Calls to end daily prayer in the Irish parliament
There have been calls for an end to the daily Dail prayer, which has been said in the Irish parliament for almost 80 years.
A Labour TD and an independent senator said the prayer is neither appropriate nor respectful to those with other beliefs.
The prayer is said at the start of proceedings in both houses of the parliament, the Dail and the Seanad.
The issue will be discussed by a Seanad committee on Thursday afternoon.
The call to end the prayer has been made by Labour TD Aodhan O Riordain and Independent Senator Ivana Bacik.
In a joint statement, Deputy O Riordain and Senator Bacik said: "It is not appropriate for a Christian prayer to be used to commence each sitting of the Houses of the Oireachtas in a Republic.
"The political system must take a lead when striving to create a Republic where all are equal, and all are seen to be equal.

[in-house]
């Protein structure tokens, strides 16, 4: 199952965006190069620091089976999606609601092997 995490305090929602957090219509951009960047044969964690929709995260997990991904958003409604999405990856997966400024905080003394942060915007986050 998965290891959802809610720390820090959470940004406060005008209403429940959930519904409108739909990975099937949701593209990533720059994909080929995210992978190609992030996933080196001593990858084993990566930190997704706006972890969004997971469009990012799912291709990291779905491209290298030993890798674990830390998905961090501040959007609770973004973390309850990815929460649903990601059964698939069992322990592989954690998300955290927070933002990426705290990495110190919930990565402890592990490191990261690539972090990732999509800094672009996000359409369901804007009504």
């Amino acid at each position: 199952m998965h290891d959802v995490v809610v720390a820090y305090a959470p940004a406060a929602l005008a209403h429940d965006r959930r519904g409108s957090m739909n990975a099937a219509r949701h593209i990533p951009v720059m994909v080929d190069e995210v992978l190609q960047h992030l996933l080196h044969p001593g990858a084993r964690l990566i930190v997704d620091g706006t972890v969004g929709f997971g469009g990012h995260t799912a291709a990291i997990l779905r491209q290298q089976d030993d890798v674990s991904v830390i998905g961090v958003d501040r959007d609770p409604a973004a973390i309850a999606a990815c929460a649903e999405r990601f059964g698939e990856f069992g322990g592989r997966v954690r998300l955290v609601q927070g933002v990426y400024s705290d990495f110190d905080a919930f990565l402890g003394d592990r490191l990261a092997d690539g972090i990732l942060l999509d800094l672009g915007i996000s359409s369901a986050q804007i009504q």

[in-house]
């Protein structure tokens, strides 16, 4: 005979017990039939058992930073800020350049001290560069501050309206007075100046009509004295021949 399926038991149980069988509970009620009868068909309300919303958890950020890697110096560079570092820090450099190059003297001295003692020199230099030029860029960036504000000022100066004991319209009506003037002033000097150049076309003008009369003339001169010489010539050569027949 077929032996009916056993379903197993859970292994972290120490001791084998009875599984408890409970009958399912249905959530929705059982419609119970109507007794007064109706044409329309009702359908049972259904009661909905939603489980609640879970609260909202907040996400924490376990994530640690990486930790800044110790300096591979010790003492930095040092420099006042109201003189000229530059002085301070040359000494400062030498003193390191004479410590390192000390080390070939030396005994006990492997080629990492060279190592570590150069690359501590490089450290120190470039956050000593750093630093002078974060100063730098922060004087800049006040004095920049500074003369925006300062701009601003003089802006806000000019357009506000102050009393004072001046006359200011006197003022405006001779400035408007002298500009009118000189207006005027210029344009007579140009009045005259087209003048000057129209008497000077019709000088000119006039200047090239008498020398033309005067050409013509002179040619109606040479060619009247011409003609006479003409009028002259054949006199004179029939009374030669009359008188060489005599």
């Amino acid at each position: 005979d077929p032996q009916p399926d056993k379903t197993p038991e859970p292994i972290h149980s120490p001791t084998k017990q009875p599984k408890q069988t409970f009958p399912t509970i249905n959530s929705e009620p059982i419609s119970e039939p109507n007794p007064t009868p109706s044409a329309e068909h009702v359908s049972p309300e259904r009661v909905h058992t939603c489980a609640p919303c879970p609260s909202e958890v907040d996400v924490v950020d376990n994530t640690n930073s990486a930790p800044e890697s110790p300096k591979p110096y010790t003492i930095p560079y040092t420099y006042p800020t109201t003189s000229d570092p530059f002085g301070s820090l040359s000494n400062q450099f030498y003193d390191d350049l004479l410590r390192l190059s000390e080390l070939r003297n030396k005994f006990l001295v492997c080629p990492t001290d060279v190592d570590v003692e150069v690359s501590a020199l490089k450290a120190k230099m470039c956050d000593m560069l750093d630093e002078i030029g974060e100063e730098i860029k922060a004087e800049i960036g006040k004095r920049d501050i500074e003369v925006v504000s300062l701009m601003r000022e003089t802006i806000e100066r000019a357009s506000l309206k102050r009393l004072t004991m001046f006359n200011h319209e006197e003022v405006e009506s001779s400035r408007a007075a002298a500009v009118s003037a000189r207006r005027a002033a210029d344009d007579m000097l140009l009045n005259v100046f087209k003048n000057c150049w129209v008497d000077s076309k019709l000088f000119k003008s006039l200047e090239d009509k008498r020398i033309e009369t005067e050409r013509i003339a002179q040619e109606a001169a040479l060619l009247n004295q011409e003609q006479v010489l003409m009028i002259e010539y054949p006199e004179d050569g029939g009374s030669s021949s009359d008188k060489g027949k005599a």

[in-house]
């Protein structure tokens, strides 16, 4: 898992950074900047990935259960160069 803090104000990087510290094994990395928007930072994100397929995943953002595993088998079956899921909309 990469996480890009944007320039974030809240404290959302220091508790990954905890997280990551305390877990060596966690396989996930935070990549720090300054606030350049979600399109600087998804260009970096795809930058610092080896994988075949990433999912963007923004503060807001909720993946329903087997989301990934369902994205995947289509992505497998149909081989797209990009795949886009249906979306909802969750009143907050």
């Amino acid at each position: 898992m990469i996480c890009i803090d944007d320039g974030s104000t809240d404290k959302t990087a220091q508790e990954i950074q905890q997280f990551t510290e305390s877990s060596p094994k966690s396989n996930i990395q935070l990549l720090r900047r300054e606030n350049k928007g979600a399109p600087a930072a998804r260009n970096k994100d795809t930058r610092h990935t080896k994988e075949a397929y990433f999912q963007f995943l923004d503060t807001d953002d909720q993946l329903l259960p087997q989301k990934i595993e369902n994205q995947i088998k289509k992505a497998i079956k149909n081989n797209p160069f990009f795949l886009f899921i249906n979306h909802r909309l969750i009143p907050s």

"The continuing use of the Christian prayer in the formal business of the Oireachtas is disrespectful to those of other religions, and those who do not adhere to any particular religion."
The prayer calls on members to be inspired and assisted by God in their actions.
In the UK, a prayer is said in the House of Commons and the House of Lords, but there are no prayers in the Welsh Assembly or Scottish Parliament.
In Northern Ireland, two minutes are set aside for private prayer or meditation at the start of proceedings.
The link between the church and Irish state is under increasing strain following the publication of the Cloyne Report and the blistering attack on the Vatican by the Irish Prime Minister Enda Kenny on Wednesday.
He said the recent Cloyne Report into how allegations of sex abuse by priests in Cork had been covered up showed change was urgently needed.
Mr Kenny said the historic relationship between church and state in Ireland could not be the same again.
He said the report "exposed the elitism, dysfunction, disconnection, and narcissism" that dominated the Vatican.